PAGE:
The CIA asked the Muslim Brotherhood leaders to open a back channel to al Qaeda “to secure the safe exit of U.S. troops” from Afghanistan.

Additionally, another news outlet, Al-Marshad al Amni, reported that Maj. Gen. Abd-al-Hamid Khayrat, former deputy chief for Egyptian State Security Investigations said the CIA in January 2013 “asked for the help of the MB in Egypt to facilitate… the withdrawal from Afghanistan.” The Muslim Brotherhood agreed to become a “bridge” between the U.S. government and al Qaeda, Khayrat said.

The reports triggered widespread conspiracy theories in post-Morsi Egypt that the CIA was collaborating with Morsi and the Muslim Brotherhood to destabilize Egypt.

The Clinton talking points about the transition to democracy were reflected in a briefing given by a State Department official to reporters the day before the 2012 meeting. The covert police assistance was not mentioned.

A day after the meeting, Clinton stated in remarks at the U.S. Consulate in Alexandria, Egypt, that she told Morsi the success of his presidency and Egypt’s success “depends upon building consensus across the Egyptian political spectrum and speaking to the needs and concerns of all Egyptians—all faiths, all communities, men and women alike.”

Retired Army Lt. Col. Joseph Myers, a former DIA official and specialist on terrorism, said the documents show the endorsement and support of the Muslim Brotherhood government in Egypt was “a fools errand and shows a disastrous strategic naivety.”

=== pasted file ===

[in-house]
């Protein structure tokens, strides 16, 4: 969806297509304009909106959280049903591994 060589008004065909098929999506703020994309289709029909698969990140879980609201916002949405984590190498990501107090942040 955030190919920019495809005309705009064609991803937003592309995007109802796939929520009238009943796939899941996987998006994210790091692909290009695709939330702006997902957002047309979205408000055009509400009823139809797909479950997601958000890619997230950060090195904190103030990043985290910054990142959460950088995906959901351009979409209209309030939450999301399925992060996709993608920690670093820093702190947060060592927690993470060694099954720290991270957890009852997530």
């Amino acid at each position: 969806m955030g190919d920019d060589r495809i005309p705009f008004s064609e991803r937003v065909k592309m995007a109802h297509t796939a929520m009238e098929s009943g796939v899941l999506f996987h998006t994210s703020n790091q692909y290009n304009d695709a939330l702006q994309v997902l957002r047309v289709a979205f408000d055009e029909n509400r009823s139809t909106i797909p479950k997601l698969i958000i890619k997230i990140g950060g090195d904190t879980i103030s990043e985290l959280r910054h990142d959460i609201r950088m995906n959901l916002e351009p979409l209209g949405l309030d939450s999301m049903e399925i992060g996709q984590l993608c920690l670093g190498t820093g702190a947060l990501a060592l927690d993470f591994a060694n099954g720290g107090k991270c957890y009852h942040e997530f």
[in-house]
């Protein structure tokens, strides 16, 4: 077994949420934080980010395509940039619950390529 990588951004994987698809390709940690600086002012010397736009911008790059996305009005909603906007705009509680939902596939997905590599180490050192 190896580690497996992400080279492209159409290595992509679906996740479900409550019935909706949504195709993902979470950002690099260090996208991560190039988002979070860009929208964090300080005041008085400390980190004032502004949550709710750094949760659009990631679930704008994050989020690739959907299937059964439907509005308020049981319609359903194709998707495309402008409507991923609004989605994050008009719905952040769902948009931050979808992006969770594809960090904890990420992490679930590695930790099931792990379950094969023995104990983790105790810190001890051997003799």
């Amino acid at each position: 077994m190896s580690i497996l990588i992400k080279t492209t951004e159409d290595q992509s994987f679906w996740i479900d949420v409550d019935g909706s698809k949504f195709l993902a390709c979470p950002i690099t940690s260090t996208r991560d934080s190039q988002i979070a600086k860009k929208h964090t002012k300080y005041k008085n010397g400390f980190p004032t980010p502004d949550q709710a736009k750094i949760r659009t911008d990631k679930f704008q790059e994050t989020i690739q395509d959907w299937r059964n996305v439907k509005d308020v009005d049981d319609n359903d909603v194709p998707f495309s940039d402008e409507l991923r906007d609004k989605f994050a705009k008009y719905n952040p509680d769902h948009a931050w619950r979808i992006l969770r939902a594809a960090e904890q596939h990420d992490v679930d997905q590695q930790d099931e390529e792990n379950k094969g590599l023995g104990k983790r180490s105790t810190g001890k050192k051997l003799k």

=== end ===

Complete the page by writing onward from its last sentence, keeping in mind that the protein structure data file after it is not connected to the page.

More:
“The whole policy initiative to support a Muslim Brotherhood government anywhere is another example of a total policy failure of Secretary Clinton,” Myers said.

“But it also raises deeper questions of who in our government is advising and influencing such reckless and dangerous policies that show no fundamental comprehension of the threat we face from radical Islamic jihad,” he added. “Or worse these advisers precisely understand what they are doing to U.S. policy and Secretary Clinton could not.”

Two Senior Leaders of Muslim Brotherhood ‘Terror Wing’ Killed in Egypt

muslim-brotherhood-terrorism-sized-770x415xtPJ Media, by Patrick Poole, Oct. 4, 2016:

Two senior leaders of Egypt’s banned Muslim Brotherhood were reportedly killed in a shootout with government forces, the Ministry of Interior announced late yesterday:

Reuters reports:

Egypt’s Interior Ministry said early on Tuesday that it killed a senior Muslim Brotherhood leader it said was responsible for the group’s “armed wing” and another member of the group in a shootout on Monday.Mohamed Kamal, 61, a member of the group’s top leadership, and Yasser Shehata, another leader, were killed. The ministry said it raided an apartment in Cairo’s Bassateen neighborhood after learning it was used by the leaders as a headquarters.

Both Kamal and Sehata were wanted by Egyptian authorities since the dissolution of Mohamed Morsi’s government in August 2013:

Shehata was sentenced in absentia to 10 years in prison for “assaulting a citizen and forcibly detaining the person in the headquarters of the freedom and Justice party,” the political wing of the origination, the ministry said in its statement.Kamal had been sentenced to life in prison on two counts in absentia, added the statement.

Kamal is one of the most prominent leaders of the Muslim Brotherhood and a member of the Guidance Bureau. He was in charge of the supreme Administrative Committee, known as the youth committee. He resigned from the committee in May 2016, because the committee was opposed by other top leaders in the organization.